|CROSS, A - South Dakota State University|
|King, David - Andy|
|CASSADY, J - South Dakota State University|
|Nonneman, Danny - Dan|
Submitted to: Meeting Abstract
Publication Type: Abstract Only
Publication Acceptance Date: 7/10/2017
Publication Date: 10/11/2017
Citation: Cross, A.J., King, D.A., Shackelford, S.D., Wheeler, T.L., Cassady, J.P., Nonneman, D.J., Rohrer, G.A. 2017. Genome-wide association of myoglobin concentrations in pork loins. [abstract] In proceedings: South Dakota State University Swine Day Proceedings. Brookings, SD. Oct. 11, 2017. pg. 12.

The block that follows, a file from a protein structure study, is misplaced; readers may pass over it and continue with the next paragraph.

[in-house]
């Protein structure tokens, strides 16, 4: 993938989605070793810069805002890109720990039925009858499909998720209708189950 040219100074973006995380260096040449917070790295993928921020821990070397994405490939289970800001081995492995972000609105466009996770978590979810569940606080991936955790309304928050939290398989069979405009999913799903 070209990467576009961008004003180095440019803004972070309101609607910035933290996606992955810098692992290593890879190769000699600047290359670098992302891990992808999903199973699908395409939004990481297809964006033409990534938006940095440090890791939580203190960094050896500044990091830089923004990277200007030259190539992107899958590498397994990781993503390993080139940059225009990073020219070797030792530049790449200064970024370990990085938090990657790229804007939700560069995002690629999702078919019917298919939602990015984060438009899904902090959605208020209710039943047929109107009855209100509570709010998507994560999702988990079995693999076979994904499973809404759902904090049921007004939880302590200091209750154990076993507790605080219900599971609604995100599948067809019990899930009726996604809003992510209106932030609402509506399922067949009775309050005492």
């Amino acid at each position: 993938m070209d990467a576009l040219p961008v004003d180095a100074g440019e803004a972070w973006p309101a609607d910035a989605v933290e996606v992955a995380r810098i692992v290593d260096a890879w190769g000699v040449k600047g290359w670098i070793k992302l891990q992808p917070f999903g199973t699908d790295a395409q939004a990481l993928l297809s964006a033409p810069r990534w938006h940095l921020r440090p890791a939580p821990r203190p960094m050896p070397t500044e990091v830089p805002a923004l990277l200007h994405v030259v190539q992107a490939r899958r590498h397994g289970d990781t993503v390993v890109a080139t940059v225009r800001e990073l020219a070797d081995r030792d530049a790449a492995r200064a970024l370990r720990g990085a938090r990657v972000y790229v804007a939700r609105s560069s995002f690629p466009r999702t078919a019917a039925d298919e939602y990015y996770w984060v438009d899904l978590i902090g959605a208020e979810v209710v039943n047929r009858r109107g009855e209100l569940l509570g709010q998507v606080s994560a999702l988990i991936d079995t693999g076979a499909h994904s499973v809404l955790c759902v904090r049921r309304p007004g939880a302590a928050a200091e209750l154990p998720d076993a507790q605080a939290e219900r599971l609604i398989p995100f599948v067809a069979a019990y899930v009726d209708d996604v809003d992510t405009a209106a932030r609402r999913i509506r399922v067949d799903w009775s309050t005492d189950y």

Technical Abstract: Introduction: Pork is a widely consumed protein source. In order to remain competitive, pork quality must improve. Pork quality is a focus not only for producers and packers, but also for consumers. Consumer purchasing decisions are largely based on lean meat color, indicating freshness. Myoglobin content in pork is the main factor that determines color. In order to increase myoglobin content and change lean pork color, it is important to understand genetic variation and parameters affecting myoglobin concentration. The objective of this study was to identify genetic markers associated with myoglobin concentration and lean meat color. Materials and Methods: Data were collected on pigs (n=559) from two different commercial swine facilities. Each farm sent an equal number of pigs to three different processing facilities. All pigs were from the same genetic line. After processing, ultimate pH was measured in the longissimus muscle, a sample was then frozen and myoglobin concentration was measured from the frozen tissue using an AMSA suggested protocol. DNA was extracted and genotyping conducted using the NeoGen GGP-Porcine chip. After quality checks, a total of 7755 single nucleotide polymorphisms (SNP) were used for the analysis. A Bayes-C model implemented in GenSel software was applied with pi=0.9996. The model included a fixed effect of slaughter group, which consisted of farm and plant, and ultimate pH as a covariate. Myoglobin concentration was then analyzed using a general linear model. Slaughter group was included as a fixed effect. Ultimate pH and the most significant SNP from the detected regions were included as covariates. Results and Discussion: Greater than 60% of the genetic variance was explained by regions within five chromosomes, where each position accounted for >1% of genetic variance. Chromosome 7 accounted for 36.0% of the genetic variance. Chromosome 14 had three significant regions, accounting for 23.2% of the genetic variance in myoglobin concentration. Candidate genes were identified on chromosome 7 that affect iron homeostasis and muscle development. Top three SNP from the general linear model exceeded a Bonferroni correction factor (6.4 x 10-6) and three other SNP had nominal significance levels of P<0.0001. An increase in ultimate pH resulted in an increase in myoglobin concentration. Implications: Genes associated with myoglobin concentrations were identified enabling selection for higher myoglobin concentrations in pork. Increasing myoglobin concentrations will improve lean meat color, therefore increasing consumer acceptance and consumption of pork. USDA is an equal opportunity provider and employer.